Graduate standing, introduction to computational linguistics
This page serves as the syllabus for this course.
There is no course textbook. Readings will be made available through the Schedule page.
There will be four homework assignments and a project.
Course Project (60%)
Assignments: 40% (10% each)
Assignments will be updated on the assignments page. A tentative schedule for the entire semester is posted on the schedule page. Readings and exercises may change up one week in advance of their due dates. Attendance is not factored into the grade, but will be very helpful in achieving the course goals.
Semantics is currently a very active area of computational linguistics -- but also a very diverse one. People work on word sense, semantic roles, selectional preferences, logic-based semantics and shallower approximations of it, as well as on many semantics-related tasks and task-specific semantic representations. But there are problems that come up again and again in different tasks, and representation ideas that come up again and again in different variants. In this course, we focus on two influential classes of representations: logic-based semantics and distributional semantics, and on central phenomena that they address.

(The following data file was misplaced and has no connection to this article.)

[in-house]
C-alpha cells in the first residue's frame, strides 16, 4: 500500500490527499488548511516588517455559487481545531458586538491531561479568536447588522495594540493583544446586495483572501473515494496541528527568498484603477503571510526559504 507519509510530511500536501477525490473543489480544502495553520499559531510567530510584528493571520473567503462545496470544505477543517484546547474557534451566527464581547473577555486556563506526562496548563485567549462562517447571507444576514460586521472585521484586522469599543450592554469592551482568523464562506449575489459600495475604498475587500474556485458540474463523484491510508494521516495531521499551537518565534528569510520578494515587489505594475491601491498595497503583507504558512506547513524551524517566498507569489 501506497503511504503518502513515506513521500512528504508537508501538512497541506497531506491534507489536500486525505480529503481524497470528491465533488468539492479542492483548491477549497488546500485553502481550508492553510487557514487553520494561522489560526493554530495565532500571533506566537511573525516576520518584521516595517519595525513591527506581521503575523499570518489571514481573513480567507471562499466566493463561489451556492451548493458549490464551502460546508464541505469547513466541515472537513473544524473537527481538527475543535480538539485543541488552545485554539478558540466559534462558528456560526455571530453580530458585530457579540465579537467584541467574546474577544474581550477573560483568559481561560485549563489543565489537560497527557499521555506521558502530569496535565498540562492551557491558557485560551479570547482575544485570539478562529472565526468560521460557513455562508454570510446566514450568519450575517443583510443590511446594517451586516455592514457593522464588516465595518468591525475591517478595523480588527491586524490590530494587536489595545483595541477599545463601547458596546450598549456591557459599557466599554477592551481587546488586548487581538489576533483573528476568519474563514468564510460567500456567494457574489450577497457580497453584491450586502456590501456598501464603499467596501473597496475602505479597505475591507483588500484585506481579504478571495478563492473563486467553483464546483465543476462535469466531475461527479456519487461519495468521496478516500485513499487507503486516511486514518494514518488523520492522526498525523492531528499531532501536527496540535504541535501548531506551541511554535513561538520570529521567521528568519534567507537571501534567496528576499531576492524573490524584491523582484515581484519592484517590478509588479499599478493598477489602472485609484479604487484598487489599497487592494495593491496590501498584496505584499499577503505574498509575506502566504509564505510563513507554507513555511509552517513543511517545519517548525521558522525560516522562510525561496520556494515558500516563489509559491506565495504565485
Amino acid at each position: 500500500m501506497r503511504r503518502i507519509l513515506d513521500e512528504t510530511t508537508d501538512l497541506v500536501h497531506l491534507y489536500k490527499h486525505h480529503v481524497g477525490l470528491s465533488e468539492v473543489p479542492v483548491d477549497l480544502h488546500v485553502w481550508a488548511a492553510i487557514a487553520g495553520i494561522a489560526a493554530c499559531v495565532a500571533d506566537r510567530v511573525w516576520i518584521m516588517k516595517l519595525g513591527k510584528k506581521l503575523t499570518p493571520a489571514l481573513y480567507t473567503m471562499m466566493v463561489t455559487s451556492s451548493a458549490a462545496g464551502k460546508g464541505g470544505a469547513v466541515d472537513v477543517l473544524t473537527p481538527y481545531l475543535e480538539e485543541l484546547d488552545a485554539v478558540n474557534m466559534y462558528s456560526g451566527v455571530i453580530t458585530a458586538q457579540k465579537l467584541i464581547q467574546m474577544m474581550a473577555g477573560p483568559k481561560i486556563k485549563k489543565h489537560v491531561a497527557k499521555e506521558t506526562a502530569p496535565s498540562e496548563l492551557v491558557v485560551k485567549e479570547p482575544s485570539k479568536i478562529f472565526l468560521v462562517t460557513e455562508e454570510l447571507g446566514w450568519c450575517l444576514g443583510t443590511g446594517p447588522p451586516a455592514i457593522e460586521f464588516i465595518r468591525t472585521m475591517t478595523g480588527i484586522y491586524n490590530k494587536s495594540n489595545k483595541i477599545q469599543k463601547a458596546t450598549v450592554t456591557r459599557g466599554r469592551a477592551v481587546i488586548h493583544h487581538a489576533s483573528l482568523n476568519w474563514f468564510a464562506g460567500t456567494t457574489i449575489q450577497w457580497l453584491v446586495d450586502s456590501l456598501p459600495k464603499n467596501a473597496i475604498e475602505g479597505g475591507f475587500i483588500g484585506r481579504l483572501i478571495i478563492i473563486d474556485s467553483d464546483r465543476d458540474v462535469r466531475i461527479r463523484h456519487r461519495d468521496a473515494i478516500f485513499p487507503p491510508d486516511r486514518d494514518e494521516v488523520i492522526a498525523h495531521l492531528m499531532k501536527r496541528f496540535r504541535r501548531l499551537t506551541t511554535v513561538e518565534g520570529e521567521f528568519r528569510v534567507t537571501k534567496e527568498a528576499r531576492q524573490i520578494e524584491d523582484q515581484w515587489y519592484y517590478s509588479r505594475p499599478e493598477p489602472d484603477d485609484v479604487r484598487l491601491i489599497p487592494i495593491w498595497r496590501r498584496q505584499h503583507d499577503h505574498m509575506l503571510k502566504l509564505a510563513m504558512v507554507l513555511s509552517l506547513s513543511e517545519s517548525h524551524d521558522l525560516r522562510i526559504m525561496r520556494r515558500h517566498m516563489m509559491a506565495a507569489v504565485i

Topics of this course include:
We will also discuss possibilities for integrating the two approaches.
Detailed course content is given on the Schedule page.
If you turn in your assignment late, expect points to be deducted. Extensions will be considered on a case-by-case basis, but in most cases they will not be granted.
For other assignments, by default, 5 points (out of 100) will be deducted for lateness, plus an additional 1 point for every 24-hour period beyond 2 that the assignment is late. For example, an assignment due at 2pm on Tuesday will have 5 points deducted if it is turned in late but before 2pm on Thursday. It will have 6 points deducted if it is turned in by 2pm Friday, etc.
Notify me in advance if you need an extension on a course requirement. The greater the advance notice of a need for an extension, the greater the likelihood of leniency.
You are encouraged to discuss assignments with classmates. But all written work must be your own. Students caught cheating will automatically fail the course. If in doubt, ask the instructor.
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